July 14, 2011


Whales 'at threat from Russia's oil boom'

Sonic blasts used in oil exploration pose a mounting threat to whales, especially a critically endangered species that feeds and breeds near Russia's Sakhalin Island, the global whaling forum has heard. Britain and the United States voiced fears that plans to build a third oil and gas platform near the Pacific island could affect a species called the Western gray whale, delegates at the International Whaling Commission (IWC) meeting said.

"The United Kingdom is deeply concerned that ongoing industrial activities around Sakhalin Island continue to pose a threat" to the whale population, said junior environment minister Richard Benyon. Belgium said 12 countries had written to Moscow, urging it to pressure the Sakhalin Energy Investment Corporation to postpone an upcoming seismic survey.

… Shockwaves can disrupt the ability of whales to feed or communicate and -- if the sea mammals are too close -- cause tissue damage, scientists say.

Yahoo! News - news.yahoo.com
13 Jul 2011


Beaches littered with dead birds after stormy weather

Beachgoers on the west coast of the lower North Island have been met with the sight of hundreds of dead birds, which perished after being blown ashore by stormy weather. Peter McCallum, the manager of the Kapiti branch of the Wellington SPCA, said they were caring for about 250 exhausted broad-billed prions, the first influx of which came in on Monday.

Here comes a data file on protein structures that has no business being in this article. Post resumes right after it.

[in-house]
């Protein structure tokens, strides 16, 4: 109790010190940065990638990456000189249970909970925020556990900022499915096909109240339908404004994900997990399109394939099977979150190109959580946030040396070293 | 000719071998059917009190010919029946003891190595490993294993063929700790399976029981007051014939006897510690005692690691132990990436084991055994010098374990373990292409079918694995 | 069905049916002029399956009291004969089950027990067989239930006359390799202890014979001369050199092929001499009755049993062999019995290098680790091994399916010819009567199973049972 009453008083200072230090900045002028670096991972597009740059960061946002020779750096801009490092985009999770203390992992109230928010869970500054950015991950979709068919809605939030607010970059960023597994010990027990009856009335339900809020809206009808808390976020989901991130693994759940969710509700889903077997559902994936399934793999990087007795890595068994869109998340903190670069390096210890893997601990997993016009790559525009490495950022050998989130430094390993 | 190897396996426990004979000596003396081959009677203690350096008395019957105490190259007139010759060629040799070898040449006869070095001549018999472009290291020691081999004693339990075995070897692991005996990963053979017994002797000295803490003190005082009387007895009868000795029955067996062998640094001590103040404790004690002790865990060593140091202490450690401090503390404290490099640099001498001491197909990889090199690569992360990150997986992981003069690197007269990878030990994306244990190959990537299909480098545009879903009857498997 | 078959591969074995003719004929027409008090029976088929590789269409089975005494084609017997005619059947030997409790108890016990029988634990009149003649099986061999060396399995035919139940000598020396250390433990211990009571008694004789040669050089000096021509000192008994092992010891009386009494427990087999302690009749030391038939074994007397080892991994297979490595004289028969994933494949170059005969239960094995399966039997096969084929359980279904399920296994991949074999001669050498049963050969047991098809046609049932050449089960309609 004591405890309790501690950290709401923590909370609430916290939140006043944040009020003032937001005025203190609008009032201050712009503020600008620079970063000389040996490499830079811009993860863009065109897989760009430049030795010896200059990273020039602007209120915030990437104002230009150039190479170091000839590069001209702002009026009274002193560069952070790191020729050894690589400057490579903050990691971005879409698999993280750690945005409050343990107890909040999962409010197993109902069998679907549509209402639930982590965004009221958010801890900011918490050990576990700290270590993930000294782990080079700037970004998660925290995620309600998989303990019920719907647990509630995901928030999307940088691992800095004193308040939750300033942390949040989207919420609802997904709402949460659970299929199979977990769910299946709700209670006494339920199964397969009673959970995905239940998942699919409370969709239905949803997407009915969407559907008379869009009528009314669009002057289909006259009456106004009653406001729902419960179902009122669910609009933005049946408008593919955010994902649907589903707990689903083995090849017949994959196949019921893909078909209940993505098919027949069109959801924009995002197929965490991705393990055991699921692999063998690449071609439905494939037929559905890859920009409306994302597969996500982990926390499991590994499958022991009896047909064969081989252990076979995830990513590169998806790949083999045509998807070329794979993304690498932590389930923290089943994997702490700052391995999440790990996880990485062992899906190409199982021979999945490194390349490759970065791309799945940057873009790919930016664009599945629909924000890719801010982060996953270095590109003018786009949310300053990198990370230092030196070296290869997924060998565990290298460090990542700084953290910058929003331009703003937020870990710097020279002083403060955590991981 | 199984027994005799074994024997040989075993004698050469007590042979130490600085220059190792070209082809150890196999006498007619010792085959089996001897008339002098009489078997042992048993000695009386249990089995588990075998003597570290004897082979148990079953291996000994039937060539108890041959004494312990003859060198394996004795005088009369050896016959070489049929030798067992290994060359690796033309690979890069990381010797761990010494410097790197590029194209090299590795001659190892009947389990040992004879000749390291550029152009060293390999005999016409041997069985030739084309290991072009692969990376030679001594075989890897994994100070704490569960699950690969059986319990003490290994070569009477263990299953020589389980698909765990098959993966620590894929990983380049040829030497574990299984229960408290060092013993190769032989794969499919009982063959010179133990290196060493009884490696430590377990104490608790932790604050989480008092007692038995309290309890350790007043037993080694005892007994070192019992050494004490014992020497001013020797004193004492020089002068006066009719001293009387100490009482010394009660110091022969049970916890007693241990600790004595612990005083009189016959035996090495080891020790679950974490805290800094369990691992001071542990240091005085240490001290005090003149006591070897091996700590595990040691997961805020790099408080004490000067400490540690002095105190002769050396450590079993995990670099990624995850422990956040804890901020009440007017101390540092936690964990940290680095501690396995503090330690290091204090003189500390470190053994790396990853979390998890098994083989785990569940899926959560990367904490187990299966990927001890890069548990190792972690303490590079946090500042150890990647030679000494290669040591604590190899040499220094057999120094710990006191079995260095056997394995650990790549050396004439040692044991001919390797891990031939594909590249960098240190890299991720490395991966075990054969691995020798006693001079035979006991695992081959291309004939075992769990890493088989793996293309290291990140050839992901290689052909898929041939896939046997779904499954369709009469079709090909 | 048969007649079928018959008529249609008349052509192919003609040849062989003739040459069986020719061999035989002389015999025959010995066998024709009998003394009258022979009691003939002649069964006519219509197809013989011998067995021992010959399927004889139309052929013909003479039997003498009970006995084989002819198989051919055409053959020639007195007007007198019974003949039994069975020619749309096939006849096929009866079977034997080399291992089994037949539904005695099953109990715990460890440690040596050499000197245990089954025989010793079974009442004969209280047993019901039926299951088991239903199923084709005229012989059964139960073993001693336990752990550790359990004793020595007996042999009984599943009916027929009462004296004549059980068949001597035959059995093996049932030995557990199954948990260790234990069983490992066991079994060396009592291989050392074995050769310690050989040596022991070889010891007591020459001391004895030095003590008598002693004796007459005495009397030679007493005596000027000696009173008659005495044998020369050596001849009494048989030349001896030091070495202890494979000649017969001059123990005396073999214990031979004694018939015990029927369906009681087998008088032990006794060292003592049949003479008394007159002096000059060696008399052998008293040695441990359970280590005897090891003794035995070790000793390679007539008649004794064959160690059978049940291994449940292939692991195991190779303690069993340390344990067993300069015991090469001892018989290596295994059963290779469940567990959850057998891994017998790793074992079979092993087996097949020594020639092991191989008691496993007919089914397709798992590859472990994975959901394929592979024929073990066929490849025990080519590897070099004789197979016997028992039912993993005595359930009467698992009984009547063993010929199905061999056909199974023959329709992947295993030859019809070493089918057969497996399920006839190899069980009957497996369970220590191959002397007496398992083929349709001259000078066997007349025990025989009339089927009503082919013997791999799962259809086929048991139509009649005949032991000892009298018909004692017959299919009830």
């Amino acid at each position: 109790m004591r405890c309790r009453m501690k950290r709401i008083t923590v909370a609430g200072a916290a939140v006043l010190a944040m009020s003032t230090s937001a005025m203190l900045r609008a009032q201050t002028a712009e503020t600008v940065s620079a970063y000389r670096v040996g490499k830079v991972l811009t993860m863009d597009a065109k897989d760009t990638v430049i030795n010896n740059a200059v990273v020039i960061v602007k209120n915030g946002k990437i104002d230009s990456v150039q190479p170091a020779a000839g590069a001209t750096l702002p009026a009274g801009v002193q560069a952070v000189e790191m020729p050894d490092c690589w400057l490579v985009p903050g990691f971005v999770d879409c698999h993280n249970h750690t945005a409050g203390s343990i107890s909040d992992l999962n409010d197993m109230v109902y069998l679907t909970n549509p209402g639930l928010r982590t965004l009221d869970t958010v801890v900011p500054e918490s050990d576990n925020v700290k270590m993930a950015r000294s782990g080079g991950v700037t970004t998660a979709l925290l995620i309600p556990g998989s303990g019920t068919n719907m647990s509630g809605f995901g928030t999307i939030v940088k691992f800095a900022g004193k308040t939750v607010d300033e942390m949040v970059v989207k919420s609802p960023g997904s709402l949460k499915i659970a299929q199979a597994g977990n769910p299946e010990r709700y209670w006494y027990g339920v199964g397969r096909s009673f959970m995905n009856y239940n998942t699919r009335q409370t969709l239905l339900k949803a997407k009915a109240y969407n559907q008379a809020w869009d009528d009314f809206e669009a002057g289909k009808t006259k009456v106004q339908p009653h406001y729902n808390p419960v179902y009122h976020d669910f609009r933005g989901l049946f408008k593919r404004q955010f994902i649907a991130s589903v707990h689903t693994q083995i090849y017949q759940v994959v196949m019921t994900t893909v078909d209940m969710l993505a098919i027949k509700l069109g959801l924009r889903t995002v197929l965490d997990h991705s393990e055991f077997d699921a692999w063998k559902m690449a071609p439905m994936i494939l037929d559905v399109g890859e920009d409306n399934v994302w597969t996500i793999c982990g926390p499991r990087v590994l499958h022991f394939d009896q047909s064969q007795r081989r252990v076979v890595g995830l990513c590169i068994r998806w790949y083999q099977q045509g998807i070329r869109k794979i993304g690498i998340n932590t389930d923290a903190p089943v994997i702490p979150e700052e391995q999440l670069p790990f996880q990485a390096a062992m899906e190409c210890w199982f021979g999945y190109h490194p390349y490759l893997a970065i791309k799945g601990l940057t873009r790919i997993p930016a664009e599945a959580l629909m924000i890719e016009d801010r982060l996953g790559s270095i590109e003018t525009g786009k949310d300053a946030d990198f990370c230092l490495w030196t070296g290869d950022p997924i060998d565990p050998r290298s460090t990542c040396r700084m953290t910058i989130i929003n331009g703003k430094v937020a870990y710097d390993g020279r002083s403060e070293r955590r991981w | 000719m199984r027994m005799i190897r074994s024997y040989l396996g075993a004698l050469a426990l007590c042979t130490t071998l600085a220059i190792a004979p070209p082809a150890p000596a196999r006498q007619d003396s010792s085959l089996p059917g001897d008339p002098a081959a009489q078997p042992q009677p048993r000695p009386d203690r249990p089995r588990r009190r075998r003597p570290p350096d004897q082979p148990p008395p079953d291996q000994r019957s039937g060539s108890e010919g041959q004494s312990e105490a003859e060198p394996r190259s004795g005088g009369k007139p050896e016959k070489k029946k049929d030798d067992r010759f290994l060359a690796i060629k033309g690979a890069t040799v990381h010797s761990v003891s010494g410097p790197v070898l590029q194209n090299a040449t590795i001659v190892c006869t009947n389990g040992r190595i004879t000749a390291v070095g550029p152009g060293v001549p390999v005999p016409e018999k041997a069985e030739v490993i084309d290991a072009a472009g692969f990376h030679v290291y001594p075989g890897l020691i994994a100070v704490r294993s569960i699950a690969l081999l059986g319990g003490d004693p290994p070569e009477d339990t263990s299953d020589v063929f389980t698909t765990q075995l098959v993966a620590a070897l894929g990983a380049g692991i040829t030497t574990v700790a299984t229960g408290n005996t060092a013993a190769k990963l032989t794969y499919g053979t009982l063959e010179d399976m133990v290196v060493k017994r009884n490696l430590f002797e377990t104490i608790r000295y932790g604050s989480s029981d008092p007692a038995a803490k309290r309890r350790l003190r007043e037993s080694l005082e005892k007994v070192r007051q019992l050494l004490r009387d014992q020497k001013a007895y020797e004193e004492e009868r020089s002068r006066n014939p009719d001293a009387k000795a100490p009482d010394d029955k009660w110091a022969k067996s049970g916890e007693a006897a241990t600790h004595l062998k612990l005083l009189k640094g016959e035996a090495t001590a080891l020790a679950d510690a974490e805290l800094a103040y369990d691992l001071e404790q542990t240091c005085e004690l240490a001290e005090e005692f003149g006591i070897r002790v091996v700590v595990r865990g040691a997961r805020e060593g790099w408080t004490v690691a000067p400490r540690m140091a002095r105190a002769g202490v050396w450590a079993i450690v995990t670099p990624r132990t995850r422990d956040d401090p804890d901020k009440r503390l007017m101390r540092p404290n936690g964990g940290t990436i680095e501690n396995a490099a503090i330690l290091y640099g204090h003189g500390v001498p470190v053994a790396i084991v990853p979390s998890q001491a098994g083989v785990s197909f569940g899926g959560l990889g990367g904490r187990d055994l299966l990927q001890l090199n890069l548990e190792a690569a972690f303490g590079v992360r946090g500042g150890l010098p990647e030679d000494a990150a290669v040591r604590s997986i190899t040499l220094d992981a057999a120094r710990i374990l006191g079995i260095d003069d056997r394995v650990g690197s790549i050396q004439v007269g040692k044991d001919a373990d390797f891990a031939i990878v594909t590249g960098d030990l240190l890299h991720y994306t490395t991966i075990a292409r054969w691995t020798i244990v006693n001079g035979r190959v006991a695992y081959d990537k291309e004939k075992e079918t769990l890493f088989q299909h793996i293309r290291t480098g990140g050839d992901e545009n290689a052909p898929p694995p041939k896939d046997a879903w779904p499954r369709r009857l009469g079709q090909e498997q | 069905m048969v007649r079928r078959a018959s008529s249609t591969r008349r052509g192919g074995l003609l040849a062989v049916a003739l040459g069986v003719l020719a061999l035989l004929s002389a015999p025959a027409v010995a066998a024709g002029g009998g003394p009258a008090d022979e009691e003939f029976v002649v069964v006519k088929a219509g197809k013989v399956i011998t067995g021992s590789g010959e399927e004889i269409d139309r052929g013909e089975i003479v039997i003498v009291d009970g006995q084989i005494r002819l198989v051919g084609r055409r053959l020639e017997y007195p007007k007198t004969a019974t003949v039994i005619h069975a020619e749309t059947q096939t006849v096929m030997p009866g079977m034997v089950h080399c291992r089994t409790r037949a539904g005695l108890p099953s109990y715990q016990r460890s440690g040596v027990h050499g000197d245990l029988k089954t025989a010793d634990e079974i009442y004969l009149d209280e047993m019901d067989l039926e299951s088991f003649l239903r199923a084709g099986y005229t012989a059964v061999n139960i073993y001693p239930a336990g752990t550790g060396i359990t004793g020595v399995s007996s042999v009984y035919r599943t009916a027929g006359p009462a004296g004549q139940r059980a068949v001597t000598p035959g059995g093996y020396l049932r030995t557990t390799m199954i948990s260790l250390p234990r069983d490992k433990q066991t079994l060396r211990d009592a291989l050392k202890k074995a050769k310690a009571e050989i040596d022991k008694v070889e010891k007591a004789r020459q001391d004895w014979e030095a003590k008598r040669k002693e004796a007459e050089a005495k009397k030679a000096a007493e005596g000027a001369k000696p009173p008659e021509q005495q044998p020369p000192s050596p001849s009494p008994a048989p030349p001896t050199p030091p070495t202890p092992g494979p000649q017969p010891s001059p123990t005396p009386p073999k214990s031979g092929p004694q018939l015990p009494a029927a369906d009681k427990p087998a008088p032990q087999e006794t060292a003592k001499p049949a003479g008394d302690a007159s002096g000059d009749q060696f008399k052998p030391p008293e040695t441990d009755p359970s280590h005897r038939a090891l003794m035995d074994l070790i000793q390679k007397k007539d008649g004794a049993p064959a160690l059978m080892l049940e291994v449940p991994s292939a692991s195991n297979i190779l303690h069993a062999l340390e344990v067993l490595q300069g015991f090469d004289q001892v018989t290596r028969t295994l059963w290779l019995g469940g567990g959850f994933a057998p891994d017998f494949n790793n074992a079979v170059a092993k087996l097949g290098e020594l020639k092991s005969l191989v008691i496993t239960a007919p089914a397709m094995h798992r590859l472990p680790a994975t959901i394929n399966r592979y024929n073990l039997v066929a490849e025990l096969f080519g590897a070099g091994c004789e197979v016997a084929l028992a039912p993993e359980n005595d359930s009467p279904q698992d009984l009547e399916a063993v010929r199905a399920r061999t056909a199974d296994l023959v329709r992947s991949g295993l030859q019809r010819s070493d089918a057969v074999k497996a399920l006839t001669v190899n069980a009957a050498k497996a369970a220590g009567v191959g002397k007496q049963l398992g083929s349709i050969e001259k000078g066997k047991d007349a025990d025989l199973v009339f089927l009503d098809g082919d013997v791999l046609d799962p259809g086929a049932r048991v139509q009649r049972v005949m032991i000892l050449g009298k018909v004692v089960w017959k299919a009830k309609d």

Volunteers sent yesterday to Waikanae beach, north of Wellington, found hundreds of dead birds along the coast.

"They reported seeing numerous birds in the surf, in the surf line, and on the high tide mark. Literally hundreds of dead birds."

Mr McCallum had never seen anything like the number of dead birds in his 20 years in the area. "I'm suspecting that there was a big feeding group in one particular area and they've just been caught up in this wind stream." He said he expected to have more than 300 birds by today, and hoped about 70 per cent of those could be saved.

New Zealand Herald - www.nzherald.co.nx
14 Jul 2011
N Jones
Location: Waikanae Beach, New Zealand - Map It


Sri Lanka to count its elephants for first time

The head of the Wildlife Department, Chandrawansa Pathiraja, said the census will run over two days starting on the full moon of next month, which falls on Aug. 13. Elephants will be counted as they come to drink from water holes, reservoirs and tanks.

With the survey, Pathiraja said he hopes to find out the minimum number of elephants, distribution of the population and the composition of herds, including males, females, babies and tuskers.

.... Around 250 elephants are killed every year, mostly by farmers. About 50 people are killed in elephant attacks each year too. The only count available now dates back a century when an estimated 10,000 to 15,000 elephants roamed wild in Sri Lanka. But habitat loss and poaching are believed to have roughly halved their numbers.

Yahoo! News - news.yahoo.com
13 Jul 2011
B Mallawarachi


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